France Unlikely to Overhaul Economy Before Next Election

France’s ruling Socialist Party is unlikely to try more economic reform before the next presidential election.

Prime Minister Manuel Valls and President François Hollande of France walk in the Elysée Place in Paris, October 22, 2014
Prime Minister Manuel Valls and President François Hollande of France walk in the Elysée Place in Paris, October 22, 2014 (Elysée)

Despite the liberal instincts of some of its leaders and hopeful signs of an economic recovery, France is unlikely to enact more than piecemeal reforms between now and the next presidential election, due in April 2017.

Politico reports that the ruling Socialist Party’s rhetoric on economic reform is mostly out of tune with what is happening.

President François Hollande’s attention has shifted away from an economic overhaul to more immediate concerns such as trying to improve his low approval scores, courting young voters and unifying a fractious, rebellious left-wing parliamentary majority.

Hollande is using the breathing space of .6 percent growth in the first quarter of this year to champion social reforms that should rally his leftist base.

Unemployment remains high at 10.6 percent — virtually unchanged from when Hollande took office three years ago.

The Socialist Party leader’s approval rating remains low at 27 percent. His opponent in the 2012 election, former president Nicolas Sarkozy, is making a comeback and could push Hollande out of the presidential runoff in 2017 to face the Front national‘s Marine Le Pen instead.

Le Pen, who has taken roughly a quarter of the votes in recent European Parliament and local elections, is one of the reasons why the rest of Europe isn’t calling too much attention to the fact that France has consistently underdelivered, according to Politico. Putting more pressure on the country could fuel support for a nationalist party that advocates a French withdrawal from the euro.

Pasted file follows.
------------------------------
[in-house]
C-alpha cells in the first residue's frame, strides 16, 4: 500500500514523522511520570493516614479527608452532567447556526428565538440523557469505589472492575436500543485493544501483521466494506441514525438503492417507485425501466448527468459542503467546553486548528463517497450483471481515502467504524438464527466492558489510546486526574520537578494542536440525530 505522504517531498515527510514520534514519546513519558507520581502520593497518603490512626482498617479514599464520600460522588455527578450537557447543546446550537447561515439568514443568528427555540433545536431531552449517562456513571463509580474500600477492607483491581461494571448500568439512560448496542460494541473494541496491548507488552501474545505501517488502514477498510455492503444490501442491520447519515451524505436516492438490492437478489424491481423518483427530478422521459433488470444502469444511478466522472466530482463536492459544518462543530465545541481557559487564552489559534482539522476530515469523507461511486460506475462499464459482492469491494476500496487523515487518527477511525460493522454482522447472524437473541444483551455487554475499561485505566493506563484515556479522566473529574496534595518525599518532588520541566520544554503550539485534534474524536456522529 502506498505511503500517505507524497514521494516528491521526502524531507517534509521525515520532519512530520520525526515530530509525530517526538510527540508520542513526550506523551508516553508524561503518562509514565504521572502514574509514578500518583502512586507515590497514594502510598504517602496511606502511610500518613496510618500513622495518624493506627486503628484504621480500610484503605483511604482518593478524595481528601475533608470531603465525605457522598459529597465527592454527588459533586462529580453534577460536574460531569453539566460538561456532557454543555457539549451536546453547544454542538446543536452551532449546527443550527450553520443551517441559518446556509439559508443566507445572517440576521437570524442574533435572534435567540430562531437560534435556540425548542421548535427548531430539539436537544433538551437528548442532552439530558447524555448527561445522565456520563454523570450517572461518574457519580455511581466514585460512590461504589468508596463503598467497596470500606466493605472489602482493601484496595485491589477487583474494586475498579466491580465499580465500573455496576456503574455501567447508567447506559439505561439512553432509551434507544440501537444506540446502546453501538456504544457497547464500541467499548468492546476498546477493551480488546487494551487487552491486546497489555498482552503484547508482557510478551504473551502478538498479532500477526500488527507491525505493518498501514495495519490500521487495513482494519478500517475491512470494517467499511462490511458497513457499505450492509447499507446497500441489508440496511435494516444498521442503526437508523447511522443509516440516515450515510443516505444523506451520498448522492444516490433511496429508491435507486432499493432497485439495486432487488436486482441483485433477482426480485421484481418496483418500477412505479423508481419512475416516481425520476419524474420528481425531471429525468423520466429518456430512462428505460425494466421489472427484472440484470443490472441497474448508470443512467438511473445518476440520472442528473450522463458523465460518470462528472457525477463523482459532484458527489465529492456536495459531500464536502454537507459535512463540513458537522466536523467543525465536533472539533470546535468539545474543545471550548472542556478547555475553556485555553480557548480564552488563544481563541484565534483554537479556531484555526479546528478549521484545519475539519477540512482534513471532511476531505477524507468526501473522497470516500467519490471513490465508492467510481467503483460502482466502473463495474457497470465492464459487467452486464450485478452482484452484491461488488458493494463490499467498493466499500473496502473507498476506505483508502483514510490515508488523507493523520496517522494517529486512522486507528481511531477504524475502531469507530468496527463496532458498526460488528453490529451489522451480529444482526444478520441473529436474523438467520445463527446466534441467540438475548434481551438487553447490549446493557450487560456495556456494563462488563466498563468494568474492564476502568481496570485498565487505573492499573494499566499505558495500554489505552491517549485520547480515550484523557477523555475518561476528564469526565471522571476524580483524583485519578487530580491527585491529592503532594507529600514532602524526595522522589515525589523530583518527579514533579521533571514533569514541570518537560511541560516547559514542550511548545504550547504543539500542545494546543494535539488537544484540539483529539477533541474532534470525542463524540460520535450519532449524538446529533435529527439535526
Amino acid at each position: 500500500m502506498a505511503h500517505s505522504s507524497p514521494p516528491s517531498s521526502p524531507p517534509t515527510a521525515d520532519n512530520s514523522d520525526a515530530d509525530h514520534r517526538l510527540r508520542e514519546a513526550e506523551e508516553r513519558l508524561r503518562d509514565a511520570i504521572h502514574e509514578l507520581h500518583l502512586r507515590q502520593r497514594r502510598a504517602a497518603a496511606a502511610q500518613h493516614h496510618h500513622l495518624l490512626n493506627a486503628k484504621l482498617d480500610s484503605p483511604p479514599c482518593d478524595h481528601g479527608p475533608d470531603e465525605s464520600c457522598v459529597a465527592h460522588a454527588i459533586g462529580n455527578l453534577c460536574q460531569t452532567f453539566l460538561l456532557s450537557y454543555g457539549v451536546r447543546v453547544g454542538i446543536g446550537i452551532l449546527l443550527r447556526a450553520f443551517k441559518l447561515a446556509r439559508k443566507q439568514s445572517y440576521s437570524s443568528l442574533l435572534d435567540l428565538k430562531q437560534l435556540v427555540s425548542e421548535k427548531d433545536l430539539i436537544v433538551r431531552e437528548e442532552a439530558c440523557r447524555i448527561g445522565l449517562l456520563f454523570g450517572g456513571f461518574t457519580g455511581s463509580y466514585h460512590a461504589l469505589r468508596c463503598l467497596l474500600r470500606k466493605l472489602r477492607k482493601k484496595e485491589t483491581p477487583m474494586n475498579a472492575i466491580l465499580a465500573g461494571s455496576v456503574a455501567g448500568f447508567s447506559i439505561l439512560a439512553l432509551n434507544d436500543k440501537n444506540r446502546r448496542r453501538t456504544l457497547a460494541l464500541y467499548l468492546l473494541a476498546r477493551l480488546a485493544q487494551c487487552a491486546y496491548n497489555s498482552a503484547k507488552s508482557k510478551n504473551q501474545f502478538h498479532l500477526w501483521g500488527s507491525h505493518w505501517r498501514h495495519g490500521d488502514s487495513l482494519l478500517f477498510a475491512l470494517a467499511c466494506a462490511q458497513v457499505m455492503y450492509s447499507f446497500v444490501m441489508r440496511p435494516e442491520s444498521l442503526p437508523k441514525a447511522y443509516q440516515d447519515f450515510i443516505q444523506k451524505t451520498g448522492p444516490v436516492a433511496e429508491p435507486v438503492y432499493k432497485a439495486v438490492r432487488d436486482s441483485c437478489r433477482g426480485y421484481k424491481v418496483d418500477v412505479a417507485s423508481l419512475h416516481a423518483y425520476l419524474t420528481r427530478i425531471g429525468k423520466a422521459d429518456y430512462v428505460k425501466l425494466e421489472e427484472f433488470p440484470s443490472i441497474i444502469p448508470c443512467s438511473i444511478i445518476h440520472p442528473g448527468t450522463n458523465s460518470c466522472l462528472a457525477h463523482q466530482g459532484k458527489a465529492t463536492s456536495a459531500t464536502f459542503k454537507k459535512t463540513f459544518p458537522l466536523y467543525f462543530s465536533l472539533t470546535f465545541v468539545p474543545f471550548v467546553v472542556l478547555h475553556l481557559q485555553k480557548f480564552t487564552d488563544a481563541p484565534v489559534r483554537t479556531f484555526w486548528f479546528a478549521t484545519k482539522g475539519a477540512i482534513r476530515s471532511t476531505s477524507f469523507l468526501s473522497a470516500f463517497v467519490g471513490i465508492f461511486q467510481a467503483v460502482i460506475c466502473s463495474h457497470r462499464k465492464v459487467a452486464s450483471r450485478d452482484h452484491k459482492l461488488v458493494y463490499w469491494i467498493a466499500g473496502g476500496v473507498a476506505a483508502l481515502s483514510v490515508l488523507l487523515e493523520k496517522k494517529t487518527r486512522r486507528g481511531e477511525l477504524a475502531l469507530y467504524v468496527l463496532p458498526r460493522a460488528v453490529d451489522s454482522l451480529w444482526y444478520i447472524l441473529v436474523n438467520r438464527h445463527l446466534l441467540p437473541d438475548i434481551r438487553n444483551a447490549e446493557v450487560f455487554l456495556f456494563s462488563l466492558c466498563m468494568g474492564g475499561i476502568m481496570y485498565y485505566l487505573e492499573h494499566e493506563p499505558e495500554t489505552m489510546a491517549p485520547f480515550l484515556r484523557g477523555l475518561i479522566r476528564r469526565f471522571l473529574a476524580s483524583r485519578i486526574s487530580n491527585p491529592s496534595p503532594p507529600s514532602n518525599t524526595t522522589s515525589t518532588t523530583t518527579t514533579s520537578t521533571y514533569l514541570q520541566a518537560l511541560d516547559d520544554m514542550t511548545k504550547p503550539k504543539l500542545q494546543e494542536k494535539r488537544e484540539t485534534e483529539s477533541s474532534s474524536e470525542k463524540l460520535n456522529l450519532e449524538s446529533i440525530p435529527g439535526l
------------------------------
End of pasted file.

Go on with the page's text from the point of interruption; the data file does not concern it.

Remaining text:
The reforms that were enacted have divided Hollande’s party.

The president who was elected on promises to soak the rich recognized last year that simply raising taxes wasn’t going to lift Europe’s second largest economy out of malaise nor shrink a budget deficit that has been above the European Union’s treaty limit of 3 percent since 2009. He appointed the reformists Manuel Valls and Emmanuel Macron as prime minister and economy minister, respectively, and let them push reforms through parliament that allow businesses to operate on more Sundays, shortened labor arbitration procedures and opened up protected professions such as pharmacists and notaries.

Hollande also unveiled tax cuts worth €40 billion by 2017 that should help companies reduce labor costs.

Although polls showed a majority of the French supported the measures, dozens of Socialist Party lawmakers threatened to vote them down, forcing Valls and Macron to bypass parliament altogether. The Greens quit Hollande’s coalition in protest. Other far-left parties refused to back the ruling party in the most recent local elections, allowing the conservatives to take over control of 28 départements.

More reforms, especially in the labor market which is Western Europe’s most rigid, are now unlikely.

The reason is that despite his prime minister’s tough talk, Hollande is wary of any reform that could embolden the rebel faction ahead of a Socialist congress on June 7. The government needs as much support as it can get from the party faithful for its policy line which has to be voted upon against competing “motions” — or policy proposals.

Even after the party congress, politics are likely to get in the way. There are more local elections in December and after that, “attention will turn firmly to the presidential race, leaving few windows for reform.”

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